Nationaldagen in Sweden is much more low-key than the American equivalent. It mostly just seems like an excuse to have a red day when the weather’s nice.
For immigrants it means that you get invited to Blå hallen at Stadshuset for speeches and music.
The music at the American version would be a bunch of old standards: some Sousa, maybe “God Bless America” or “America the Beautiful” or something similar, and of course the national anthem. Sweden opts for a selection from a musical written by half of ABBA and a schlager hit from 1979’s Melodifestivalen (in addition, of course, to “Du gamla du fria”). This is a kind of patriotism I can get behind!
Fika (one (1) kanelbulle and one (1) tiny cup of coffee or lingonberry juice) came after the speeches and the music, up in the “Golden Hall,” so called because every single inch of wall and ceiling space is covered in gold (gold-colored anyway) Medieval-style mosaics. I couldn’t get many good pictures, but this is the best one:
As in, the best picture I got and but also as in, features one of my favorite figures from Swedish history, Drottning Kristina. She was a bug-eyed weirdo super-smart lesbian (?) with wild hair who spoke eight languages, never married and after a couple years of ruling as queen regent, converted to Catholicism and peaced out to Vatican city, abdicating the throne to her cousin. A royal fit for pride month!
Here’s some from Wikipedia that are much better:
They had organ music for the post-ceremony fika. I didn’t pay too much attention to it until we were on our way out, when something about the tune struck me as familiar. It hit me and my boyfriend at the same moment and we looked at each other. He was the first to say it:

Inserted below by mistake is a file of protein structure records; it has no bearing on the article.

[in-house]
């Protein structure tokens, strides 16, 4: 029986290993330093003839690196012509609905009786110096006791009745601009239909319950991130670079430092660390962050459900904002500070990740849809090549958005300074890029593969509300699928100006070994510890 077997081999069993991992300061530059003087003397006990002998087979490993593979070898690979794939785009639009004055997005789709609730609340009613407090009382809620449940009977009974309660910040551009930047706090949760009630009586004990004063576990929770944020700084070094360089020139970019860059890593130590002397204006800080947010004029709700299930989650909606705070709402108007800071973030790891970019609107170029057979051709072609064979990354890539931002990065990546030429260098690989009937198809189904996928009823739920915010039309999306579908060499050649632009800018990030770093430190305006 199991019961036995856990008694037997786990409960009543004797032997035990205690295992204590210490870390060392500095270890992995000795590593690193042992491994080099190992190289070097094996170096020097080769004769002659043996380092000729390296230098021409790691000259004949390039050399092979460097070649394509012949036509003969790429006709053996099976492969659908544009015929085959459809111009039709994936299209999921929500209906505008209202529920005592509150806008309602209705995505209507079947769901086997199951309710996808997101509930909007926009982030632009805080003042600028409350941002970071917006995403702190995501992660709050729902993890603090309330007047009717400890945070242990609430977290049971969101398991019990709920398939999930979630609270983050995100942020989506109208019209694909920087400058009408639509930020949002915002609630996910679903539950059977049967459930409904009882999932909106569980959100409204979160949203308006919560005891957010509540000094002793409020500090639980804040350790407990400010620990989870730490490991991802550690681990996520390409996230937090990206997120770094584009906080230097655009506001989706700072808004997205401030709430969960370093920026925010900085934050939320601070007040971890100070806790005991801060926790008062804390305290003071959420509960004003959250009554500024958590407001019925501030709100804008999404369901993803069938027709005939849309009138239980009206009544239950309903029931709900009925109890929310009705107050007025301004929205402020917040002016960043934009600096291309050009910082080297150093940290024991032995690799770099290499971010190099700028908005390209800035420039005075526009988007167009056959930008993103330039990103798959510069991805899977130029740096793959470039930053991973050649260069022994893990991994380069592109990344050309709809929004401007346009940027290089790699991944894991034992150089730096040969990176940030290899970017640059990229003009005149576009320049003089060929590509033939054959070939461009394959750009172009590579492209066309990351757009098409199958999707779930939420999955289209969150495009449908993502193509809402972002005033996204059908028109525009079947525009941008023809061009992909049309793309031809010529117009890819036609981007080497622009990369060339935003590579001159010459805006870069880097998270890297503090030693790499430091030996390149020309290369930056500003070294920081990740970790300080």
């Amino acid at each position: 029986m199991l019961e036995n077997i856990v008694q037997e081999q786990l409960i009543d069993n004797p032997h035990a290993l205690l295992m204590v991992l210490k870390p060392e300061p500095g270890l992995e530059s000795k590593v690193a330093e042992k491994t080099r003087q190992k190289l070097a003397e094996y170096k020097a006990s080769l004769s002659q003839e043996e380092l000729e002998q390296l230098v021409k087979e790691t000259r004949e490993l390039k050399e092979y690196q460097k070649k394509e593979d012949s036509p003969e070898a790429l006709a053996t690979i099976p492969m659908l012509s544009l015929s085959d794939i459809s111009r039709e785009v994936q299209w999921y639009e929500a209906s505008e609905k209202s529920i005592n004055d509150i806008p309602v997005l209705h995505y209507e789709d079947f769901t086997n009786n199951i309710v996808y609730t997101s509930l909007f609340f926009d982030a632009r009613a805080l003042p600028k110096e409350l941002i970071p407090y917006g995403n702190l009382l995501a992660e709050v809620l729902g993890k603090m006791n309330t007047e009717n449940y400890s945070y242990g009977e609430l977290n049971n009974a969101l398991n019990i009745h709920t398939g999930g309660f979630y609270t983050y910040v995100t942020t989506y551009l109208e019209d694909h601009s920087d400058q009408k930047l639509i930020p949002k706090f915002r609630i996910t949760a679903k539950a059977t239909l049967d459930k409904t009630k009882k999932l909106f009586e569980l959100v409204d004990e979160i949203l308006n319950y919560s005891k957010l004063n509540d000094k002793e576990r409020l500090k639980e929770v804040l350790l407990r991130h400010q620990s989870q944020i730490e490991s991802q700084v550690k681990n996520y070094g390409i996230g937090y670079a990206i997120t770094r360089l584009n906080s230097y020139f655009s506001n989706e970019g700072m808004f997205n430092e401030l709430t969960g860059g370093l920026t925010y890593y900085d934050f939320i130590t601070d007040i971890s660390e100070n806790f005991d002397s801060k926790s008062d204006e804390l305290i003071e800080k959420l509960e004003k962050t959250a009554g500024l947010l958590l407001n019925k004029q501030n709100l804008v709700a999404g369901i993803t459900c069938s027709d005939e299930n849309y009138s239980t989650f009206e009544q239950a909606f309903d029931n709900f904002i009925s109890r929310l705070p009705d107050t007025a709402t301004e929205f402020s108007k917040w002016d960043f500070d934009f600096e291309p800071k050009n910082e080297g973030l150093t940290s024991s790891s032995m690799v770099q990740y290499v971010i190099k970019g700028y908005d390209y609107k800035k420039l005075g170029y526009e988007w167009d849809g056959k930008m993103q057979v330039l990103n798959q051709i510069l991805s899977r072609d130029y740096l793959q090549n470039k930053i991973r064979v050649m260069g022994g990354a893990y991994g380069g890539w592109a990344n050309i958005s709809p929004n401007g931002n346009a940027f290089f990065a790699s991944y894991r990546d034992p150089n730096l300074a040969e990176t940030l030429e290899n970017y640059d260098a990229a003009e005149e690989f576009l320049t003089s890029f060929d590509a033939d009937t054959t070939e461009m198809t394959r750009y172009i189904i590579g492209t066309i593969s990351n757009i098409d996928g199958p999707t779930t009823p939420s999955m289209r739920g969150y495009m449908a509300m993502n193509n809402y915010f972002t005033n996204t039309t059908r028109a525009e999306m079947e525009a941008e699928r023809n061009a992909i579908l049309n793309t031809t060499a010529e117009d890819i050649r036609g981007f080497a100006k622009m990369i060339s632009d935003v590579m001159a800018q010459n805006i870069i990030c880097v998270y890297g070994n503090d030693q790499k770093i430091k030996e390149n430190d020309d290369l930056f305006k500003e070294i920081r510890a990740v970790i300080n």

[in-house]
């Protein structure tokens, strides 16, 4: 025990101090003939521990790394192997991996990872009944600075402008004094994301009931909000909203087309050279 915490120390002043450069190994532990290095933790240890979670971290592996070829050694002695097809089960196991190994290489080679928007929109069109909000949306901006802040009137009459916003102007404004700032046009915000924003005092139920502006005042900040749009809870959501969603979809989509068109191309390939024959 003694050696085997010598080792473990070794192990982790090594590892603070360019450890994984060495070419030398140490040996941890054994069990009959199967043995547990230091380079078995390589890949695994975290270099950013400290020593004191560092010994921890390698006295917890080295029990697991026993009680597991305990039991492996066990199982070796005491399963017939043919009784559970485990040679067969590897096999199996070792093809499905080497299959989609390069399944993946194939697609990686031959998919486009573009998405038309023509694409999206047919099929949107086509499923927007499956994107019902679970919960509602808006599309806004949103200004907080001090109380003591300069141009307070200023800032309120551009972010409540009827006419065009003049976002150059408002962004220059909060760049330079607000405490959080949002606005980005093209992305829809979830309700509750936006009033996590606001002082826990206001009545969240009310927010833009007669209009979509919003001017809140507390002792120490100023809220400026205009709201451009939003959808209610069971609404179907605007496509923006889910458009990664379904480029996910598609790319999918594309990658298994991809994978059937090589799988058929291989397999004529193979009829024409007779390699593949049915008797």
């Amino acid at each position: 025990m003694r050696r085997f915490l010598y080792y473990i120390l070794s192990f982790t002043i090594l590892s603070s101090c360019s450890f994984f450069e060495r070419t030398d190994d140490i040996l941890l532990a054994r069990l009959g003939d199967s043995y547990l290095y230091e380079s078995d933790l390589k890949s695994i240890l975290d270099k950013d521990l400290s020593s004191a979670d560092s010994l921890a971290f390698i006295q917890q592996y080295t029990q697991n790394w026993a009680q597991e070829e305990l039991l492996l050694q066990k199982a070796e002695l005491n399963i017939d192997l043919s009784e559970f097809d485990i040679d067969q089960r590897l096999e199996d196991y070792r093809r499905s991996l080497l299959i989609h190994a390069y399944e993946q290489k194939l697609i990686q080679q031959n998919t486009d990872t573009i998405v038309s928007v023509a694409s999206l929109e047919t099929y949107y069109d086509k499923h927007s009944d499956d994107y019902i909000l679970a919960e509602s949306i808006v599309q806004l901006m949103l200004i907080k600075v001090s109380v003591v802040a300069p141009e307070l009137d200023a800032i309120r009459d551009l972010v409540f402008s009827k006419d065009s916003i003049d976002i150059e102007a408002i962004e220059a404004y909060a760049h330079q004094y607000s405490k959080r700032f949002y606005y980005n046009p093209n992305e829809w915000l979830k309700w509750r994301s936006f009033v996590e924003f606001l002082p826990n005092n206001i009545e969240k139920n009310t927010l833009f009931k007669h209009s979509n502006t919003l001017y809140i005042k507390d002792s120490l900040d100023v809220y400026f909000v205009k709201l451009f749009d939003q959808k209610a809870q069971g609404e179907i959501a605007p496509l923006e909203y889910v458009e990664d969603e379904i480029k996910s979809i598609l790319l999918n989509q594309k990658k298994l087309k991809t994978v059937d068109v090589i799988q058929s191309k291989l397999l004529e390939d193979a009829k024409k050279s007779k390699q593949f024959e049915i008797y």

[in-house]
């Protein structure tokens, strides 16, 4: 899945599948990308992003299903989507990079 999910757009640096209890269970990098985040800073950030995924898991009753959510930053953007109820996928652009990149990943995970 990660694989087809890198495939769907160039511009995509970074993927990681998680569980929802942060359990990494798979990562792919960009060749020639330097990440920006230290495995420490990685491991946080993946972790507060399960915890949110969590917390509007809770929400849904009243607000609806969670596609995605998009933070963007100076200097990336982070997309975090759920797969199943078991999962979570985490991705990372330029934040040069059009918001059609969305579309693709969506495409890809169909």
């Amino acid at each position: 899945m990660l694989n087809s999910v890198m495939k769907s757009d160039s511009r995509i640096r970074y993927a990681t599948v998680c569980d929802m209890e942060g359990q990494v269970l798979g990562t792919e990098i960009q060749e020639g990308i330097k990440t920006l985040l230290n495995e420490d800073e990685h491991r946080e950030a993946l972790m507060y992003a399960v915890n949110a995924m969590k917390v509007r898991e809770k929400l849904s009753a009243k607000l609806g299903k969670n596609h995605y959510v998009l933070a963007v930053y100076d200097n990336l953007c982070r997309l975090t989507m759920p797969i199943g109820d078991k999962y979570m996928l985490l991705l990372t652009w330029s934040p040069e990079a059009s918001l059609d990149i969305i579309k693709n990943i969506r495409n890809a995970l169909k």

“Isn’t this…’I Will Survive’?”
Yes, the renowned Swedish diva Gloria Gaynor!
On the way out I got an envelope with free tickets to Skansen and a gift bag from the economics and law student union that had some brochures and a basil plant. There’s no way I’ll ever be a member of the economics and law student union, but the fresh basil was lovely in the salad I made for dinner later that week.
Part of me was anxious the whole time; it’s an election year here in Sweden and everyone’s real upset about immigration, so it would have been a whole room full of sitting ducks for some kind of giant terrorist THING to make some kind of point or other, and security was essentially non-existent. But a bunch of cops and metal detectors would have ruined the atmosphere. Dålig stämning. That would be very un-Swedish. I guess it’s very un-Swedish (and very American) of me to think that way. Sigh.
Some things take a little getting used to.